Clinton still faces daunting odds in her bid for the nomination. Obama began the day with a lead in pledged delegates that will be hard for her to overcome in the 12 primaries and caucus remaining, despite the results from the four states voting yesterday. But her advisers said that the big win in Ohio alone would force a serious look at both candidates and that the race was far from over.
In another front page piece in the Post, headlined “CLINTON: Energizing Victories, But Difficult Delegate Math,” reporters Peter Baker and Anne E. Kornblut laid this out even more explicitly, writing that some in the Clinton camp have come to the realization that it would be “enormously difficult” for Clinton to gain more pledged delegates than Obama. “By some calculations, Clinton would need to win more than 60 percent of the vote in the dozen contests remaining between now and June 7 to catch Obama in pledged delegates — a steep challenge…”
The one big paper that didn’t seem to get the memo was the Los Angeles Times. The paper’s Peter Wallsten focused on the atmospherics of the race in a front pager headlined “Going negative proved positive in Clinton’s comeback.” Wallsten war-gamed strategies the Clinton and Obama camps might take now that the rhetoric of the race has gone negative. In the other election-related LAT front page story, reporter Mark Z. Barabak made several references to Barack Obama’s lead in the delegate count, without ever coming out and giving a sense of how hard it is going to be for Hillary to close the gap with him.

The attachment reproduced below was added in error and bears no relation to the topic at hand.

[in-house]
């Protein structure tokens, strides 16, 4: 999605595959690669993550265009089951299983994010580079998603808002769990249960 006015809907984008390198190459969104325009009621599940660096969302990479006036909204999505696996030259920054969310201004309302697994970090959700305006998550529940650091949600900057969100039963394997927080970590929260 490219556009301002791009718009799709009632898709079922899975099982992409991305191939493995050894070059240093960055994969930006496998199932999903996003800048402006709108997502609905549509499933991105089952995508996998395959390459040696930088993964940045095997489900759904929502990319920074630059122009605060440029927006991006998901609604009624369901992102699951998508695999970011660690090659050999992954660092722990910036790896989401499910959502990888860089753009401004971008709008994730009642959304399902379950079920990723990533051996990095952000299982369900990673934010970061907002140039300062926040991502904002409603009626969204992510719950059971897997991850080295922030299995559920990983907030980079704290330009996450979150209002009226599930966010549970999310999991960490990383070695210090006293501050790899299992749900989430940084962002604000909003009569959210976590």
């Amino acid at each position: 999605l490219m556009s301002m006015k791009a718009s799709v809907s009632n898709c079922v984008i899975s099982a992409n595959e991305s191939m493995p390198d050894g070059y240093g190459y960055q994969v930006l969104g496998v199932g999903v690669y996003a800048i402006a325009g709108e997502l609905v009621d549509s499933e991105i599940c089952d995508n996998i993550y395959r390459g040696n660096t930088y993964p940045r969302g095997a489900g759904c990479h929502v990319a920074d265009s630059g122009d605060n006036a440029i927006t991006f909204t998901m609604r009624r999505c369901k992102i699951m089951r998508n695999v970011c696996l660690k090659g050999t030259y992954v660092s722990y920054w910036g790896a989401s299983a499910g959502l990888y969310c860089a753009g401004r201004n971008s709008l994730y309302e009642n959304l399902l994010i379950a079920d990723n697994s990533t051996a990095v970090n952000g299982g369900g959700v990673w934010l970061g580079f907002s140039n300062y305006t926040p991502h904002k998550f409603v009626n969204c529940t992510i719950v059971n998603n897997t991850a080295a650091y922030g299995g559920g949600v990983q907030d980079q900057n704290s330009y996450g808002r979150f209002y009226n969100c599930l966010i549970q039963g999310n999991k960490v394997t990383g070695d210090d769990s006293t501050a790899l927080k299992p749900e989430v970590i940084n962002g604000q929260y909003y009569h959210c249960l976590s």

Yes, math is hard and — to quote Beckerman again — “Big Mo’ is tempting.” But readers and viewers need both to get the full picture.